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Understanding senior dog care can help you keep your pooch happy and healthy throughout their golden years.
Dogs may be considered senior anywhere from 5 or 6 to 8 or more years old depending on the lifestyle and size of the dog. Obviously, dogs who live in a less stressful environment and receive great care generally live longer later than dogs who aren't as fortunate. Smaller dogs also tend to live longer than larger dogs.
A recent study that looked at 2,370,078 pet dogs showed how size could make a difference in the life span of dogs, which affects when they're considered middle age.
|Size||Median Estimated Life Span|
|Giant dogs||11.11 years (11.01 to 11.25 years)|
|Large dogs||13.38 years (13.25 to 13.40 years)|
|Medium dogs||13.86 years (13.82 to 13.89 years)|
|Small dogs||14.95 years (14.92 to 14.98 years)|
The study also found that mixed breed dogs tend to live a little longer than purebred dogs:
|Type||Median Estimated Life Span|
|Mixed breed dogs||14.45 years (14.42 to 14.49 years)|
|Purebred dogs||14.14 years (14.12 to 14.15 years)|
However, being mixed breed or purebred was less of a factor than size. So, a giant mixed breed dog would probably not outlive a small purebred dog.
The study results also highlighted two things you can do to help extend your dog's life:
In addition, you should make sure your dog gets to the veterinarian for regular check-ups throughout their life. Depending on the age of the dog and especially for senior and geriatric dogs, twice yearly physicals are recommended. They give your veterinarian the opportunity to spot issues early when they can be treated more easily, and the outcome can be better for your dog.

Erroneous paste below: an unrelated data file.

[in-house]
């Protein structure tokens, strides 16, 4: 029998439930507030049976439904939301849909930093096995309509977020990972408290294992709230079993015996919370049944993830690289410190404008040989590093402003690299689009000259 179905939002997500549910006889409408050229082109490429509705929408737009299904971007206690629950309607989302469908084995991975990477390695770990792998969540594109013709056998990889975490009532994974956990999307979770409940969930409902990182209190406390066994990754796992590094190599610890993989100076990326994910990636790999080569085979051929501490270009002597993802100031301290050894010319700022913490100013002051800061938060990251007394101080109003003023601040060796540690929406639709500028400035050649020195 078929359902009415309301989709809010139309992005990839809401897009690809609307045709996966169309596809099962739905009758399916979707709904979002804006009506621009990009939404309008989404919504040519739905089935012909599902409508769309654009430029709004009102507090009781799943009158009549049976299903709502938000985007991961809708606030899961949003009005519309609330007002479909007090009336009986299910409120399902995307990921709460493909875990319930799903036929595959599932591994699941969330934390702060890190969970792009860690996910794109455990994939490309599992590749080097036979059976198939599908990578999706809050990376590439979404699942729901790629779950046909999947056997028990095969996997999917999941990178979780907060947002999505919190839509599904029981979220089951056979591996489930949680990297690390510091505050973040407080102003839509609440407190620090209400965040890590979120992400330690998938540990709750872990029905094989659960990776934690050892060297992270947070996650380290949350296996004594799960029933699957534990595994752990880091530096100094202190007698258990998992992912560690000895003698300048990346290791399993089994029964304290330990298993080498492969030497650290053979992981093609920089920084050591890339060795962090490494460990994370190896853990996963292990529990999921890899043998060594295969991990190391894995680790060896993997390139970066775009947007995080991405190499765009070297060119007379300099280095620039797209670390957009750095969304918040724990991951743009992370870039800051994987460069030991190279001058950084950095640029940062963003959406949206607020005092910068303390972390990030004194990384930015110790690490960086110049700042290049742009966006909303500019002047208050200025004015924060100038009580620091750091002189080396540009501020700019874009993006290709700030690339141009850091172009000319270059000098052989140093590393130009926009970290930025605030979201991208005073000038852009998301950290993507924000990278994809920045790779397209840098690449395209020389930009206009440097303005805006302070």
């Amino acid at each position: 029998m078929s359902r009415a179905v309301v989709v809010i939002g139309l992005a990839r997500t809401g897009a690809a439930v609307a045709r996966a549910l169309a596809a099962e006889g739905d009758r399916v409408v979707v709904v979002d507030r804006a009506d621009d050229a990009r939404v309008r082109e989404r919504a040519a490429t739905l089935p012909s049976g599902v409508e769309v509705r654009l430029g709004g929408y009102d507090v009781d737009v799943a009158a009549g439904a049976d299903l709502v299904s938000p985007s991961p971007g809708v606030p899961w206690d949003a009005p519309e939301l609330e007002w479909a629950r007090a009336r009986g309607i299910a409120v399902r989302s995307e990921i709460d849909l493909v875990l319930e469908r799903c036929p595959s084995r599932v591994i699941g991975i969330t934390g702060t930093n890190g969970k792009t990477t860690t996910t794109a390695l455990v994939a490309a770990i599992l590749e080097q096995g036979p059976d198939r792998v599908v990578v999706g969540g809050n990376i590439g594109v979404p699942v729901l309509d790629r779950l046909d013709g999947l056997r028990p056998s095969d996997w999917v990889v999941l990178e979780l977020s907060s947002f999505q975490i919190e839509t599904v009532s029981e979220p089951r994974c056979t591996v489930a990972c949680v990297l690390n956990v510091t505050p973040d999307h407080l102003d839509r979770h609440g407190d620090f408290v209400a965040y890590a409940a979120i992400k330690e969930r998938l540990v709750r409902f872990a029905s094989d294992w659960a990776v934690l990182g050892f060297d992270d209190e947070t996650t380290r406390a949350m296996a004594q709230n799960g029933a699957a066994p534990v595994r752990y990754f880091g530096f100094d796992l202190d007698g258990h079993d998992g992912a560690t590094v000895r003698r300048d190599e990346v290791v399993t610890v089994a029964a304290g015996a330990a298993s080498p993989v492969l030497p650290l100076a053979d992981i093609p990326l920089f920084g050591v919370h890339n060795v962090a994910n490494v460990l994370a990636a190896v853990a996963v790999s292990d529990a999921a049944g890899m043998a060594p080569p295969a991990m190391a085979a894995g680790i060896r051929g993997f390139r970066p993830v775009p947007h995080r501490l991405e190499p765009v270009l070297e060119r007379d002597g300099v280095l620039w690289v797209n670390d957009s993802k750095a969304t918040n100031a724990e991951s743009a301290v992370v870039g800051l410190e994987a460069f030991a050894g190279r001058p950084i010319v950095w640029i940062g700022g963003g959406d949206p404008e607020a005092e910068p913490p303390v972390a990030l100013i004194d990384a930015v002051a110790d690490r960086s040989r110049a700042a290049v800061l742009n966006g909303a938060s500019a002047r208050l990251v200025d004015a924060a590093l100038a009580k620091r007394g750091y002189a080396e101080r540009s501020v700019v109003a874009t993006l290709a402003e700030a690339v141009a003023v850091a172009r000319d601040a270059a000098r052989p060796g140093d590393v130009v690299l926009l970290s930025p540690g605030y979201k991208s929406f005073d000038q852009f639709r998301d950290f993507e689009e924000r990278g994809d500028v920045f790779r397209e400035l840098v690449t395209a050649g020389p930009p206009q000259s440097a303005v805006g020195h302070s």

Like people, dogs are prone to certain ailments as their bodies age.
Dental disease is a common problem for older dogs, which can have serious consequences such as tooth loss and infections that may spread throughout the body. It can also make it painful for your dog to chew, resulting in weight loss. The good news is that dental disease is preventable with proper dental hygiene, including regular brushing at home and a yearly cleaning at your veterinarian. And remember that yearly cleaning can help your dog live a longer life!
Dogs tend to slow down as they get older. They may get less exercise and begin putting on weight. If your dog is overweight or obese, they can face a number of health problems, including high blood pressure, liver disease, and diabetes. Those extra pounds also add pressure to their joints, which may already be sore from arthritis. The best ways to avoid obesity are to make sure your dog is eating a diet appropriate for their age, getting enough exercise, and going to the veterinarian for check-ups.
Arthritis is a painful joint disease that can impact your dog's mobility and quality of life. For instance, your dog may have difficulty jumping up on the couch, going up and down the stairs, hopping into the car, or just getting up from a lying position. Although arthritis can't be cured, it can be managed with medications. You can also make changes around the house to accommodate an arthritic dog. For instance:
Your veterinarian can suggest other ways to help make your dog more comfortable at home.